I’m rather fond of the term “cultural gravity,” for it seems to neatly describe the symbiotic effect that arts organizations operating in close proximity have on one another. While Knoxville’s diverse and expanding music scene is a great example of cultural gravity at work, the dearth of properly sized and equipped spaces for theatrical performances has worked against the same effect in Knoxville’s theater scene. This is not to say that there aren’t large and small theater organizations in Knoxville making significant theatrical efforts—the University of Tennessee’s Clarence Brown Theatre, Knoxville Children’s Theatre, Theatre Knoxville Downtown, Oak Ridge Playhouse, and the Tennessee Stage Company certainly lead the list. Yet Knoxville’s theater-going audience probably yearns for more—and yearns to feel that there is a cohesive “there” to the efforts.
Enter Yellow Rose Productions, founded two years ago by Knoxville transplants Danielle Roos, originally from Iowa, and Long Island native Kerri Koczen. Since then, their company has endured the expected ups and downs that every fledgling theatrical enterprise encounters. However, the pair is currently enjoying a rather significant up—the acceptance of a current production, Princess Cut, into next month’s New York International Fringe Festival for five performances.
FringeNYC takes place each August in New York and runs the gamut of performance genres—drama, comedy, dance, musicals and opera, performance art, stand-up, and improvisation, as well as experimental works that defy traditional description. While notable past festival successes include Urinetown: The Musical, the expected 75,000 or so attendees generally go for the variety and alternative experience rather than to spot theatrical history in the making. Next month’s festival offers over 200 productions in 18 different performance venues, most of them in the East Village and the Lower East Side of Manhattan.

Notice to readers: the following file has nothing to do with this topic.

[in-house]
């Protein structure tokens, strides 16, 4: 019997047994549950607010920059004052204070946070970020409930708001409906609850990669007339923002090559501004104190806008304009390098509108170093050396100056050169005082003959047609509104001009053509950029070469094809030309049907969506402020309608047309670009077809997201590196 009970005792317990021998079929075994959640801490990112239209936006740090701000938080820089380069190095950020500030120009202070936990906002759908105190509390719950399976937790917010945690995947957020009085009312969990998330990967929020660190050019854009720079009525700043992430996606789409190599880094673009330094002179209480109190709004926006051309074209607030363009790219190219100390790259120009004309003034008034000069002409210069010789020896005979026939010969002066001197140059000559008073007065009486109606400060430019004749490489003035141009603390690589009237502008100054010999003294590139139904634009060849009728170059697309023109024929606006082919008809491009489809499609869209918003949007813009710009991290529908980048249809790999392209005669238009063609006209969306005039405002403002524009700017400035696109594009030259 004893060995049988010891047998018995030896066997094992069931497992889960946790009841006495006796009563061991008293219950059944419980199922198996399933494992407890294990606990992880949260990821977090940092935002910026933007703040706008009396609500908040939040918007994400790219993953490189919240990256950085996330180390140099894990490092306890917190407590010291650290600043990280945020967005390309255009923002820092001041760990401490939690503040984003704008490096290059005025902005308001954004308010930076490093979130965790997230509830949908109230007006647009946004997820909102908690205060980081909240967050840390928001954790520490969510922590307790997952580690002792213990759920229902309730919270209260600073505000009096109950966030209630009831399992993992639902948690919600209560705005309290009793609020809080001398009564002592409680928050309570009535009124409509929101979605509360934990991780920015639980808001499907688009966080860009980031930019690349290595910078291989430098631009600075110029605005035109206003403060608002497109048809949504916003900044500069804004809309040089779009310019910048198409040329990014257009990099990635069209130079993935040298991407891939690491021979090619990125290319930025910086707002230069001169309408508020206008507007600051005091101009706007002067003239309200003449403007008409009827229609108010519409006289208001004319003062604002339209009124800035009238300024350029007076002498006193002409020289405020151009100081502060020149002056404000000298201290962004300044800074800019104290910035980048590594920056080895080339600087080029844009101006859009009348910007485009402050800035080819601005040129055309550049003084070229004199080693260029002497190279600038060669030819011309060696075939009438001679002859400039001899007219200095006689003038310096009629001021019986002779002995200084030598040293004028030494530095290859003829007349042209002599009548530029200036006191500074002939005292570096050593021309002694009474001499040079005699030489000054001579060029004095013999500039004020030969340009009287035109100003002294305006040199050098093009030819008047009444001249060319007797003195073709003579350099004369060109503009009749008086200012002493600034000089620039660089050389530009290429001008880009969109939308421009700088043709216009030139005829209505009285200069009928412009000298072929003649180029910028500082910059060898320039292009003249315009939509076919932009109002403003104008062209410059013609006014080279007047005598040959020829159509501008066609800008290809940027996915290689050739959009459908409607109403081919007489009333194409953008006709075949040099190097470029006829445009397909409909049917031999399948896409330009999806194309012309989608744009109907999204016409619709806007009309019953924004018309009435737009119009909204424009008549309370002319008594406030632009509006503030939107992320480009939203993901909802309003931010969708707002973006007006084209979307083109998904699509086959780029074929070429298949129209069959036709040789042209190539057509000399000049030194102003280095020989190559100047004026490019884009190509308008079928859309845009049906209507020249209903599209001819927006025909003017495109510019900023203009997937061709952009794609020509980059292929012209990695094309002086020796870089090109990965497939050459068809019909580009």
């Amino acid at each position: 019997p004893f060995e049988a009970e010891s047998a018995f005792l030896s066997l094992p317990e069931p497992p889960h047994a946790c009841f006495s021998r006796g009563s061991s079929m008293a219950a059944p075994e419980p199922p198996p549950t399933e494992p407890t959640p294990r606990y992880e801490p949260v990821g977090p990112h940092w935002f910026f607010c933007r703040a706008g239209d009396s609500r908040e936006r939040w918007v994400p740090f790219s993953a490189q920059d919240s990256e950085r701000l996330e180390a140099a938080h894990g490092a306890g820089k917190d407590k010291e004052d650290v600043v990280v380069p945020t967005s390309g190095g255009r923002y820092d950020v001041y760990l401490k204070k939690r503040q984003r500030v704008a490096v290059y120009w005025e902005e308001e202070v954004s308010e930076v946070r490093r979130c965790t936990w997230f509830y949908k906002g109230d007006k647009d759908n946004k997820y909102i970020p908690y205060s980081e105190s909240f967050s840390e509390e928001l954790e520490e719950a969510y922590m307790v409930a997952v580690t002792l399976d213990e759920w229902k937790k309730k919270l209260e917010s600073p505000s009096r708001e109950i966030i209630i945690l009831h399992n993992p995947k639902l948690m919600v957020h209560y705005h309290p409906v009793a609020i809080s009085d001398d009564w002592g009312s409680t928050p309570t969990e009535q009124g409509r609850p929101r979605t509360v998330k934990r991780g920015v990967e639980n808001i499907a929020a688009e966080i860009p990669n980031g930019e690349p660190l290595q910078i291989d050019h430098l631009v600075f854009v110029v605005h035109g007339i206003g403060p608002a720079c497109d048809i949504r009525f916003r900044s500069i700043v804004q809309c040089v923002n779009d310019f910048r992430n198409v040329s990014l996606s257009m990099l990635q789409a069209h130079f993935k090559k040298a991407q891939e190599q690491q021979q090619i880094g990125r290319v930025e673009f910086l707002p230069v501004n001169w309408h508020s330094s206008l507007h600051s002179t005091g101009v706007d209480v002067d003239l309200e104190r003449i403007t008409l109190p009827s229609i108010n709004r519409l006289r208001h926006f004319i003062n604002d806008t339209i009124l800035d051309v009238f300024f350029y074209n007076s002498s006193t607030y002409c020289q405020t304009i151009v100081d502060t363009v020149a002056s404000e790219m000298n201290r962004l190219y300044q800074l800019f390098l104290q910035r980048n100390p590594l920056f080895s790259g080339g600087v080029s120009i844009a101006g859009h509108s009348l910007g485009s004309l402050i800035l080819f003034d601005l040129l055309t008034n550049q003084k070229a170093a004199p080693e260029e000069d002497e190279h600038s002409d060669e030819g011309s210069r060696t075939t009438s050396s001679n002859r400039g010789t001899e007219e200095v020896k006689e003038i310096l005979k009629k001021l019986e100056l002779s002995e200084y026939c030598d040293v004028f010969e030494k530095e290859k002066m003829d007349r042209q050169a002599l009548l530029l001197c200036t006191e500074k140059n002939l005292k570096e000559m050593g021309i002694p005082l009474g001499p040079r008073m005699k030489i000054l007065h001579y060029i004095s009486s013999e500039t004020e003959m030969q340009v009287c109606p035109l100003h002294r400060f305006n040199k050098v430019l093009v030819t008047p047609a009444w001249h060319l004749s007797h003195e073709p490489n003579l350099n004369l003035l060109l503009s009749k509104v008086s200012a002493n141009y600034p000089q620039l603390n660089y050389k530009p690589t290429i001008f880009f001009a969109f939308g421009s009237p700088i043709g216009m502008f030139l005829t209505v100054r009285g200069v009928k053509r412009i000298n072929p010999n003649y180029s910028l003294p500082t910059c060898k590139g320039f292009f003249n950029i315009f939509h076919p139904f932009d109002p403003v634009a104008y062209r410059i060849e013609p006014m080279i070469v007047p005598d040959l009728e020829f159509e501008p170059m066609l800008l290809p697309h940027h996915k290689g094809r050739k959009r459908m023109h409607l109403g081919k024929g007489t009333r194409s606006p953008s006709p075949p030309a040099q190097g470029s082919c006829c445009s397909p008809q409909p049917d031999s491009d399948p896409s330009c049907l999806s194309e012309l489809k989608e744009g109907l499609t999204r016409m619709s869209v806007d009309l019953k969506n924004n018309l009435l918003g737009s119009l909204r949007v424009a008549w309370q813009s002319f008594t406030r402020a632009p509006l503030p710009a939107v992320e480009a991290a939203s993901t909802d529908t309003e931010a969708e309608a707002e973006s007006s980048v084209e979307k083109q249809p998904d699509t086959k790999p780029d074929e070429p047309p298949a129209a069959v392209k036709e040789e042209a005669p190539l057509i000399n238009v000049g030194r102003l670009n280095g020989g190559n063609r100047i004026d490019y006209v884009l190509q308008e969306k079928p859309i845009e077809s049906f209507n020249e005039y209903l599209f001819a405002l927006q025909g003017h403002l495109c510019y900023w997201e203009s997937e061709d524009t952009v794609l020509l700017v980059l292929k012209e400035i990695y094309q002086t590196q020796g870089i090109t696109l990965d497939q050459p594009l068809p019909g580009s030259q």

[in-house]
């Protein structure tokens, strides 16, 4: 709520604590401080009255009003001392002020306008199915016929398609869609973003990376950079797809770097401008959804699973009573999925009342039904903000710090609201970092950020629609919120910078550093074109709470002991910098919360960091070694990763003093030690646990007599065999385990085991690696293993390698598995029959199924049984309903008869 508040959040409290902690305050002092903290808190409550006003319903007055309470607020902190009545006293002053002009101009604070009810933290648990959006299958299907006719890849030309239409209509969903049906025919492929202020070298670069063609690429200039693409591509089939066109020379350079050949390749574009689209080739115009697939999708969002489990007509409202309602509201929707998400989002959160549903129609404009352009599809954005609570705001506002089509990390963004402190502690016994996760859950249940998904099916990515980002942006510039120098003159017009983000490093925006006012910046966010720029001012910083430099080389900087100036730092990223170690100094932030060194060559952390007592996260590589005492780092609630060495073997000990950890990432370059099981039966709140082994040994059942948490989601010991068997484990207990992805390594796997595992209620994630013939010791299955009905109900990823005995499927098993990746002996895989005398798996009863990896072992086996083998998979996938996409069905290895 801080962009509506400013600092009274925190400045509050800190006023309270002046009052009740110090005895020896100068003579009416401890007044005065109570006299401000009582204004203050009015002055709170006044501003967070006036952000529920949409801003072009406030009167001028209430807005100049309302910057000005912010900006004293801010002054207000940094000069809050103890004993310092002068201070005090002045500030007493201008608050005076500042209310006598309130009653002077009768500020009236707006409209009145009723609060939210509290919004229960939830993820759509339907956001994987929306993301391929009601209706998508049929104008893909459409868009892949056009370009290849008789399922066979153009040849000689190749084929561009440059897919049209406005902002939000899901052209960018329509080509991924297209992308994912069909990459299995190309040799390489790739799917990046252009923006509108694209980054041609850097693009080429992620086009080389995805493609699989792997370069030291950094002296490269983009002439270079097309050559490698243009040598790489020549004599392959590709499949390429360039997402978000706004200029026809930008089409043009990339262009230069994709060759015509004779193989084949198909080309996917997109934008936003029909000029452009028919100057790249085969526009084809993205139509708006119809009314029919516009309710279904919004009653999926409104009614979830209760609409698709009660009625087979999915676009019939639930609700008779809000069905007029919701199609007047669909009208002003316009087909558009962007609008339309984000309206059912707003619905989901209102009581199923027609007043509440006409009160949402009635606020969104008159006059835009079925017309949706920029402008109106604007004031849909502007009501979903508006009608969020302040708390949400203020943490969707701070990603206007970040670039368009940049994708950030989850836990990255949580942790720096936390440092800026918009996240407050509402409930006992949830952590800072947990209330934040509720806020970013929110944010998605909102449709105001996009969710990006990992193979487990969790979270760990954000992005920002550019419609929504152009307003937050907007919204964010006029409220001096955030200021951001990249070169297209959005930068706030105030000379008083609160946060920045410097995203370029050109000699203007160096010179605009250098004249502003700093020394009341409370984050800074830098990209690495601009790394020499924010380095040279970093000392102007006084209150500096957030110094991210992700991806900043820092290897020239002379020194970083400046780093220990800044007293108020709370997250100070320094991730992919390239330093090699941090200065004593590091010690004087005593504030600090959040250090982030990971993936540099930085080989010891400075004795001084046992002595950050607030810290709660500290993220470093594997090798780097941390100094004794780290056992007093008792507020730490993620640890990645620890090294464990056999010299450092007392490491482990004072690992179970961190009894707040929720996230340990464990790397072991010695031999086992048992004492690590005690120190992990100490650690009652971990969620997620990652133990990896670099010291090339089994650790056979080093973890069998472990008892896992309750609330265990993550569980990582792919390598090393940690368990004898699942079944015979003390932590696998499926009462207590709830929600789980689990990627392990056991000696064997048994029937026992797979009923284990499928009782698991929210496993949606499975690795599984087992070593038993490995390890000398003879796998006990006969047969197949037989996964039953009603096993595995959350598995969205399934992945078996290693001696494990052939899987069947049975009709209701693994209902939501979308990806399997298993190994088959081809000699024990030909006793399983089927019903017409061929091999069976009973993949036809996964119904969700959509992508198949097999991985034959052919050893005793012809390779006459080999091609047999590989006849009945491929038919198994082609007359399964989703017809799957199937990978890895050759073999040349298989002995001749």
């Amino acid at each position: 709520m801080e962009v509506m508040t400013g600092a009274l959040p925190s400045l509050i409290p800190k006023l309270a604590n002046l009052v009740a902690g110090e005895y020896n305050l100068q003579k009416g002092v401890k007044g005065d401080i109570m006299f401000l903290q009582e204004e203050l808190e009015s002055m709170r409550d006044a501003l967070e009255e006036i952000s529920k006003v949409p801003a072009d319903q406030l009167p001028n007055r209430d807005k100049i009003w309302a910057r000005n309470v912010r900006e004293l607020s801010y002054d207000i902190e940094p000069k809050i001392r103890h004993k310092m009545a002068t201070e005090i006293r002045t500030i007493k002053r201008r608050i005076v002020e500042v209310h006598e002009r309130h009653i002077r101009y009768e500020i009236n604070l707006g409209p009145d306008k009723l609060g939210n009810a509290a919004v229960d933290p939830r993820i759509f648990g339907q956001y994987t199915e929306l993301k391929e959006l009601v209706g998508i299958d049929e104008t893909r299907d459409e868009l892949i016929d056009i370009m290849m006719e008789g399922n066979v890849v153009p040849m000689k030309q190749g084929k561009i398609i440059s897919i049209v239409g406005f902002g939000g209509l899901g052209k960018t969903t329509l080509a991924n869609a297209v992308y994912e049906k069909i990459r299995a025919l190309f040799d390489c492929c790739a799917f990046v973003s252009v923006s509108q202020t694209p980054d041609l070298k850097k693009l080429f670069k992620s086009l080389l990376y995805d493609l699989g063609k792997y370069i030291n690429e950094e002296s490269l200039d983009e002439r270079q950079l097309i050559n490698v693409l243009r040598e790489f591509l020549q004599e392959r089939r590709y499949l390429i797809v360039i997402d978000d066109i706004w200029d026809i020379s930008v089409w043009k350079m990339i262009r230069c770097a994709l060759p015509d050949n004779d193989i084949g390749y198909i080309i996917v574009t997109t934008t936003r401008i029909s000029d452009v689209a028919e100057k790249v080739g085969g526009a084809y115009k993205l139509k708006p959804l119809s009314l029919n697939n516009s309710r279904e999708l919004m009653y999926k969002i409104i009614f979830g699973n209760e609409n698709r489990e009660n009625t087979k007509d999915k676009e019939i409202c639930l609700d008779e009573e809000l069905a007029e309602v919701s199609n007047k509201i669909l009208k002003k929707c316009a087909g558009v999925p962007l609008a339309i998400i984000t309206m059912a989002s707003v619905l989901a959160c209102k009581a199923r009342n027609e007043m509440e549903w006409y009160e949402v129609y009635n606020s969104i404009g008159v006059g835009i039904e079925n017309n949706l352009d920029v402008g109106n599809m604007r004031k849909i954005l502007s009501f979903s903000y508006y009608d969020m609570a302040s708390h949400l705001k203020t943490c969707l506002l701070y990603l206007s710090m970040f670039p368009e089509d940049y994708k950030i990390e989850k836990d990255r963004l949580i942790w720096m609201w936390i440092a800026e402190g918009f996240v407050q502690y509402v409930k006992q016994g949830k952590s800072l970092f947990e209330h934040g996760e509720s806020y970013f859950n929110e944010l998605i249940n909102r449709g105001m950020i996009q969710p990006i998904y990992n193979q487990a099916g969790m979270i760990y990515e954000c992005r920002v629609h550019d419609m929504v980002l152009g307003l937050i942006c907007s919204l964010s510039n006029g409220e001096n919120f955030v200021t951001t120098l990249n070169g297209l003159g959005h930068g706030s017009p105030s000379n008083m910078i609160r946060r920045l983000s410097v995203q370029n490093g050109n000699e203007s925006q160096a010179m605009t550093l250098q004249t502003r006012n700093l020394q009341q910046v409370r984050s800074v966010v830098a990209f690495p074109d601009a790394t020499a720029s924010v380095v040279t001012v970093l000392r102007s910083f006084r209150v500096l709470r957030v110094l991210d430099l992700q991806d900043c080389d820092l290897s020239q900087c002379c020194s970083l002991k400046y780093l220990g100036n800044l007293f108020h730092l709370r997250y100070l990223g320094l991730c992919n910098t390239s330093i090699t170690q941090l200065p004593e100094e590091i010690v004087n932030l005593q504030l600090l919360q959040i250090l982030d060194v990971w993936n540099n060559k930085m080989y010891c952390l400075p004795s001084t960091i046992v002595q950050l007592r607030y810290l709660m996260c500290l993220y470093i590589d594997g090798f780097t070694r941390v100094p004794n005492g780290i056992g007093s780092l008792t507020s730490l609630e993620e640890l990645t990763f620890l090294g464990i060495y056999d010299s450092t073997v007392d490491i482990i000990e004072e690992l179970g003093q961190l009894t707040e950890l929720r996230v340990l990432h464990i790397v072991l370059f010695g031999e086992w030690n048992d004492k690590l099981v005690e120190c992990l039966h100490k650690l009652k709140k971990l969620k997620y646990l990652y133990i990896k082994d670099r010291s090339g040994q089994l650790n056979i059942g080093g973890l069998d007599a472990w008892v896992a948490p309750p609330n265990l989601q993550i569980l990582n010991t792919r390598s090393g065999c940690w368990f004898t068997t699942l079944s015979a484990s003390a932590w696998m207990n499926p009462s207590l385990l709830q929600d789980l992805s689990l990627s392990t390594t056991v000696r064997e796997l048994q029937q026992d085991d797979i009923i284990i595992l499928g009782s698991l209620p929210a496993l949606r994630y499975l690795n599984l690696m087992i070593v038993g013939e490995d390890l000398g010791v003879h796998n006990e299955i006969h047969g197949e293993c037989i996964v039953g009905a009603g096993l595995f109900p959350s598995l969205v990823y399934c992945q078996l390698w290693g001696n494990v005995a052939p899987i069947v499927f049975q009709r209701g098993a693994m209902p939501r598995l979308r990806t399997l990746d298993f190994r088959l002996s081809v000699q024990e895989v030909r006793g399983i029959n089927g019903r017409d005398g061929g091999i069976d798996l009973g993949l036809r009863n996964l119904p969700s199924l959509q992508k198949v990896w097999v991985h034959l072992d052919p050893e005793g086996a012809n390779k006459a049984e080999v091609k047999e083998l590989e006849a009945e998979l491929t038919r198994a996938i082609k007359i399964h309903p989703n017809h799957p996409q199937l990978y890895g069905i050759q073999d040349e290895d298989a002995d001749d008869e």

It was a search for new material for a play in early 2014 that led Roos and Koczen to the highly controversial subject that was eventually the basis for Princess Cut: a West Knoxville teenage girl’s story of being a victim of sex trafficking as a child at the hands of a cousin. “Both of our reactions when we heard her story were, ‘Really?’” Roos remembers. “Looking back on it now, I almost thought she was joking. She was always very engaging, always with a big smile.
“I remember we were sitting around the dining-room table trying to figure out how we were going to get this story out. We had thrown ideas around about taking different pieces of other people’s stories and patching it together, kind of like The Vagina Monologues. But the more we heard of her story, we thought maybe we should focus on her, because it was that powerful. We thought it was something that people could connect with. She’s from Knoxville, West Knoxville, middle class, went to school, good family. The parts that really spoke to us were our launching-off points. There were powerful moments just in her telling of it. We knew we had to translate that into a script.”
The script for Princess Cut, by Roos, Koczen, and Kelsey Broyles, came together over four months. The play’s first performance arrived in May 2014, with an overflow audience at the Square Room and Koczen playing the role of the girl, referred to as “Sarah.” Last fall, performances were given in Loudon, at the Lyric Theatre, and then two performances at the Tennessee Performing Arts Center in Nashville. The play’s most recent performances came in April of this year with a pair of shows at UT’s Carousel Theatre under the sponsorship of a UT student chapter of the evangelical Christian organization Freedom Movement.
Princess Cut will get five performances at FringeNYC between Aug. 14-21 at the Lynn Redgrave Theater on Bleecker Street.
“As soon as we found out we got accepted for the Fringe, we had to immediately figure out if our cast and crew were available,” Koczen says. “And we knew we had to put together some finances for the trip. Up to this point we had been doing everything out-of-pocket. So we launched a Kickstarter campaign and surpassed our goal of $10,000.”
Roos and Koczen also seem to have a sensitivity to “cultural gravity” as they look to the future. Their next endeavor is the creation of the Henley Rose Playwright Competition for Women, taking submissions from now until Oct. 1. The competition’s stated goal is “to honor both the writings of Pulitzer Prize winner Beth Henley and those of future winners of the Henley Rose Award.”
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